Australia: Pace of consolidation to ease
The pace of consolidation across the Australian pension industry is set to slow as funds deal with the end of capital gains tax rollover for losses and a far-reaching government reform package.
The tax relief window, which allowed merging funds to transfer losses largely accrued during the global financial crisis, closed in September after three years. Meanwhile, funds are preparing to spend much of the next two years implementing the federal government’s Stronger Super package, which centres on the My Super product - a default, low-cost investment strategy aimed at most investors.
“In all my years being in the industry this is probably the greatest challenge that I’ve ever gone through,” Neil Cassidy, the long-serving chief executive of the A$1.45 billion Tasplan pension fund says.
The government package also includes a number of financial advice reforms and administrative measures aimed at lowering costs and improving efficiency across the industry.
The ongoing merger of Vision Super and Equipsuper, which will create one of the country’s largest pension funds with A$9.5 billion in assets, is already grappling with the end of CGT relief. In November, the transfer of about A$3 billion of Equipsuper assets to Vision Super’s pooled superannuation trust was delayed, according to Vision Super chief executive officer Rob Brooks.
“We could not complete the merger of the assets because of capital gains tax considerations,” he says. “This, for us, is a real major issue and difficulty for the merger.”
The issue is also threatening a potential merger between the A$4.6 billion CareSuper and A$1.6 billion Asset Super pension funds, which announced official merger talks in September.
The Association of Superannuation Funds of Australia (ASFA), which represents more than 90% of the pension industry, says without a legislative change, investor returns within newly-merged funds would be reduced by about 2.6% because many funds have accrued significant capital losses amid tough market conditions. “Trustees are saying ‘I’m damned if I do and I’m damned if I don’t’,” ASFA chief executive Pauline Vamos says.
While the government has previously ruled out extending the tax relief, ASFA is continuing to lobby on behalf of the industry and remains hopeful that the exemption will resume from 1 July, 2012. A limited legislative tax relief window remains open for those funds forced to merge to meet the MySuper license conditions.
The number of Australian pension funds, excluding smaller self-managed super funds, fell 9.7% over the 12 months ended 30 Sept., 2011, according to Australian Prudential Regulation Authority data. The industry has been consolidating for several years as employer-run corporate pension funds have outsourced to specialist companies, while other funds have merged in an effort to achieve greater economies of scale.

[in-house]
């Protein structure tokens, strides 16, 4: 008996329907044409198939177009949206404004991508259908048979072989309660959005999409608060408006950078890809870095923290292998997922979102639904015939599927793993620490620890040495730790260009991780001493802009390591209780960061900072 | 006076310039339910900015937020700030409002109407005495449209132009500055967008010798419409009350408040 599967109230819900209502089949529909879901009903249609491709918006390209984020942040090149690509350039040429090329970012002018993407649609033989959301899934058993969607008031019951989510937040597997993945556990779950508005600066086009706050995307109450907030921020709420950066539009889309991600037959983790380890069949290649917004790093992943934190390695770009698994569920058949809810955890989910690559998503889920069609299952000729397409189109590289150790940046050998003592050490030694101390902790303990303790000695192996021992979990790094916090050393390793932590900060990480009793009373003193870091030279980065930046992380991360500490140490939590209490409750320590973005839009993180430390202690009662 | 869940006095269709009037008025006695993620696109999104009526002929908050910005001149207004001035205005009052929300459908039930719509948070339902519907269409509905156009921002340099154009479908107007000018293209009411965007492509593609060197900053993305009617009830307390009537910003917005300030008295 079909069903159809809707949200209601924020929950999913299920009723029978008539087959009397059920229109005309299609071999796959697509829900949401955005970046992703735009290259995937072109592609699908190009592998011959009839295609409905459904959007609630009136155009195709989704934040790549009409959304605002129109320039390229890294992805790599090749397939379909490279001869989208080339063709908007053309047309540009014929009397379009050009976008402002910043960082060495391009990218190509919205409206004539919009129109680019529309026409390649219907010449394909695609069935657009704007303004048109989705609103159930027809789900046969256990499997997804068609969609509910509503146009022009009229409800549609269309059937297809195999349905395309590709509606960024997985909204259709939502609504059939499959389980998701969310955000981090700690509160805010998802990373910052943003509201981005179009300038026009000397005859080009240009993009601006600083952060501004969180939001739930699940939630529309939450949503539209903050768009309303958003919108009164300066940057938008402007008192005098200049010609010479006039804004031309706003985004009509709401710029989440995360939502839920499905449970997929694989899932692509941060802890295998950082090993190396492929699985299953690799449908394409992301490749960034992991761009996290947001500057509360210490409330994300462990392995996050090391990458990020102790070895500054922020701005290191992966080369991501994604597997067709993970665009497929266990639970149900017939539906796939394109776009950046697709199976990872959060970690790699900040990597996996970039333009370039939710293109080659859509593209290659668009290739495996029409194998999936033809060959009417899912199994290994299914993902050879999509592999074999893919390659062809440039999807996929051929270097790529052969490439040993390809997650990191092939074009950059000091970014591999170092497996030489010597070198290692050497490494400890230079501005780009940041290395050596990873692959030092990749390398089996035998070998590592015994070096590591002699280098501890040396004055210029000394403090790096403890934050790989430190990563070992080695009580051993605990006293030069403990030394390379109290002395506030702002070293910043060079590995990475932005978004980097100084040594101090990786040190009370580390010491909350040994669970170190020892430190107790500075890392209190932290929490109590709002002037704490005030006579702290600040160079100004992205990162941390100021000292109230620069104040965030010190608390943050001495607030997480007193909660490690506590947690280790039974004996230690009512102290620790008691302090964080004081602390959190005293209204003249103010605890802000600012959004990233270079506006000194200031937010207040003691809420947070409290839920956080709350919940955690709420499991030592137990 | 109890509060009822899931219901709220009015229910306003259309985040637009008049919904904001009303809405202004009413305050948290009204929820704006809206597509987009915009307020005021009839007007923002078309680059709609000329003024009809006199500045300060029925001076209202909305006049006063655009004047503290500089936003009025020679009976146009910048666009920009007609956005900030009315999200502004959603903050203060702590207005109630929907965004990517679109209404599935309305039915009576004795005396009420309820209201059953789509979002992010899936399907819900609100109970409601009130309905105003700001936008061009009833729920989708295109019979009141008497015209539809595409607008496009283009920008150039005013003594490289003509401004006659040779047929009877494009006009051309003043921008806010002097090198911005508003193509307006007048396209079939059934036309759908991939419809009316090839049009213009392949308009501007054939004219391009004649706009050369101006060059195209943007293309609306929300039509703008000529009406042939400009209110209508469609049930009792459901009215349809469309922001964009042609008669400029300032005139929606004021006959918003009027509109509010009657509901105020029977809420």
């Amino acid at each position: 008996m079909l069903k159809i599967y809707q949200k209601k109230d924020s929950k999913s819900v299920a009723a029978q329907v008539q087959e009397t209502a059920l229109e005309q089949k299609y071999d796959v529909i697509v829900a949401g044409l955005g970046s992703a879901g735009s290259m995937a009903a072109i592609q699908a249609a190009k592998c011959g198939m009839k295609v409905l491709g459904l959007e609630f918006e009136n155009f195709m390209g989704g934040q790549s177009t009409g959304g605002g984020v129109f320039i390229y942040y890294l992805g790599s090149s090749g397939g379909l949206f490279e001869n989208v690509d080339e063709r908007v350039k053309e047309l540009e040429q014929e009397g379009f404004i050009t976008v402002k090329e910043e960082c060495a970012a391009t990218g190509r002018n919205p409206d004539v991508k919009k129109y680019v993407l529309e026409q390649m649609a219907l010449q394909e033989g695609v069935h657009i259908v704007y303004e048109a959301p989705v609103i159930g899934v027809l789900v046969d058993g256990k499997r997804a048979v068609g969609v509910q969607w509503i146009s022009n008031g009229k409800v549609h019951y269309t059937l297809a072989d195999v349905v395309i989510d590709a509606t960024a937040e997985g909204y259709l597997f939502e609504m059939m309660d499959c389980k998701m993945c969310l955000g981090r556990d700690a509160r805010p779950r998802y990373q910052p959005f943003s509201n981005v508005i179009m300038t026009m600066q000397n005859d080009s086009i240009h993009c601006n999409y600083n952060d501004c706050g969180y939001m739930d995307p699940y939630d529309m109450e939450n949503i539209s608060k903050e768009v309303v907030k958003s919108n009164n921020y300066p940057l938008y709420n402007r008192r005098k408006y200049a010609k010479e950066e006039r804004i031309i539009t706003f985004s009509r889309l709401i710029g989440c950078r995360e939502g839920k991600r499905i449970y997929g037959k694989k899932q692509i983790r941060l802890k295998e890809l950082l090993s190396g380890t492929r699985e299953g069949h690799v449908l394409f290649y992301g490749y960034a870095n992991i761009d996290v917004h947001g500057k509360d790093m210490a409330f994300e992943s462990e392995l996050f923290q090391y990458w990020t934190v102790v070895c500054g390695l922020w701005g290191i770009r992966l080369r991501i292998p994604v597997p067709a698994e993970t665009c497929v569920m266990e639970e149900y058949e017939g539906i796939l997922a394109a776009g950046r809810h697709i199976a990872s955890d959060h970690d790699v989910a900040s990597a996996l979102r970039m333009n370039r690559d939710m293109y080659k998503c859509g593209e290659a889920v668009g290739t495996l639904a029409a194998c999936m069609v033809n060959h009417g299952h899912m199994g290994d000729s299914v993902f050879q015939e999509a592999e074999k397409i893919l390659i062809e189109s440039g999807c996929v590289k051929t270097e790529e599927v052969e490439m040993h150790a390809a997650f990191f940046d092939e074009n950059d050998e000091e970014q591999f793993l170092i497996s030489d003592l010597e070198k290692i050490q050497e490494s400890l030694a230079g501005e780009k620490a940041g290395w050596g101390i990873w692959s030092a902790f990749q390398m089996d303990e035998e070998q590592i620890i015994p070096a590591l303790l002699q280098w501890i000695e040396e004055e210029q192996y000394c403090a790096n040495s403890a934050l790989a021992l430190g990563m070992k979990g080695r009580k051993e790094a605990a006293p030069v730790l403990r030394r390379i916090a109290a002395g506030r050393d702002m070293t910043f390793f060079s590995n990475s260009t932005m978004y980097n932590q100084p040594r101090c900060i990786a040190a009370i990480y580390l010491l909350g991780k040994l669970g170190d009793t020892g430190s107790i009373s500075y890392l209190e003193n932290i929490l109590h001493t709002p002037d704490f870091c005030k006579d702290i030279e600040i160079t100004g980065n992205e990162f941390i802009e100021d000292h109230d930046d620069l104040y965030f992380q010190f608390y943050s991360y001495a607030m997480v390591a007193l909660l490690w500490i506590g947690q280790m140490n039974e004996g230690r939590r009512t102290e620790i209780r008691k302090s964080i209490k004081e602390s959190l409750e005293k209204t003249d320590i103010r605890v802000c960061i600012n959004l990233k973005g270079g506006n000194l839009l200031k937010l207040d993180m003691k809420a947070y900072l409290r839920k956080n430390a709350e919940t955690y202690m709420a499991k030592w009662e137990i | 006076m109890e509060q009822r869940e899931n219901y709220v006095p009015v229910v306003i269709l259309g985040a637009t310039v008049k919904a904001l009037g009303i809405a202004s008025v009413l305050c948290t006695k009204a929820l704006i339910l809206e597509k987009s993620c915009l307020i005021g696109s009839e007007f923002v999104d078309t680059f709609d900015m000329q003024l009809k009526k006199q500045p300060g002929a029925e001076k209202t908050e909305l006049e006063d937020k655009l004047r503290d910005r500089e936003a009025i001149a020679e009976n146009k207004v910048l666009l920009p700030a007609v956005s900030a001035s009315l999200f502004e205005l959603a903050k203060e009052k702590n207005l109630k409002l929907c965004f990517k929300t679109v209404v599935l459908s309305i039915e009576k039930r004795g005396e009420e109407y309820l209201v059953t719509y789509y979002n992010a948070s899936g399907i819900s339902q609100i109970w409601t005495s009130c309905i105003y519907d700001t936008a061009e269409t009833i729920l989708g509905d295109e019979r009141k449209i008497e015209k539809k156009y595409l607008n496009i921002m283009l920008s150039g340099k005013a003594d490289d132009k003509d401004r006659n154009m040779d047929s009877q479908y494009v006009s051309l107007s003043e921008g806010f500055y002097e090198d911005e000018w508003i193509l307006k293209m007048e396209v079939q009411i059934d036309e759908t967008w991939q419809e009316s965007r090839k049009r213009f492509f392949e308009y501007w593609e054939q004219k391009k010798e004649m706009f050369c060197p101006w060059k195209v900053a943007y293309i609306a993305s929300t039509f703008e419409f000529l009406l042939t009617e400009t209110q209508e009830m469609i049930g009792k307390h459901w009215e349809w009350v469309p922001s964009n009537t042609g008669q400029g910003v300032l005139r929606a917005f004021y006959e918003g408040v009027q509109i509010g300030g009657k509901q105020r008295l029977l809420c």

During the same period, pension fund assets remained relatively flat at A$1.28 trillion due to market weakness. However, asset growth is set to speed up over the next decade after the government pledged to raise the mandatory superannuation guarantee (SG) paid by employers to employees from 9% to 12% by 2019. The government says the increase, alongside its reform package, will boost final pension balances by almost A$150,000 for a 30-year old worker on average full-time wages.
Funds must begin offering MySuper from July, 2013, while employers must make employee contributions to a MySuper fund from October that same year. Existing default balances must be transferred to a MySuper product by July, 2017.
Australian Catholic Superannuation & Retirement Fund (CSRF) chief executive Greg Cantor says implementing the Stronger Super proposals will be a key focus for the A$4.3 billion pension fund.
“It’s going to keep every fund in Australia busy for the next two years,” he says. “That October 2013 date will come around very quickly.”
The legislative overhaul is already prompting funds to reconsider their current portfolio construction strategies.
Australian pension funds’ default investment options are aggressively invested compared to international standards, with between 60%-75% of assets considered to be growth-oriented, such as equities and property.
Cantor says CSRF will spend much of 2012 considering how to implement its own low-cost default MySuper investment approach. “Certainly our investment committee has that as an item front and centre and it will be a standing item for the foreseeable future.”
Many funds will use their current default investment options as the basis for MySuper although there may be a reduced allocation to higher-cost alternative assets.
While funds grapple with a flood of oncoming regulatory changes, 12-month rolling member returns have remained subdued and regaining investor confidence also remains a concern.
“One of the major things going forward for us is to improve our engagement with our members, to full understand who they are and that they fully understand how the fund is performing,” Tasplan’s Cassidy says.
The median balanced fund lost 0.27% over the 12 months ended 30 Sept., according to research house SuperRatings. Three- and five-year returns rose slightly to 1.1% and 0.92% respectively.
Still, discretionary pension investor inflows lifted by 14% in the September quarter - the second consecutive quarter of double-digit growth, according to APRA data.
The ongoing economic turmoil in Europe and weakness in some Asian economies prompted the Reserve Bank of Australia to cut official interest rates by 25 basis points in November and again in December, halting seven consecutive rate rises since October 2009. Australian interest rates remain relatively high at 4.25% reflecting the strength of the country’s resources-led economy.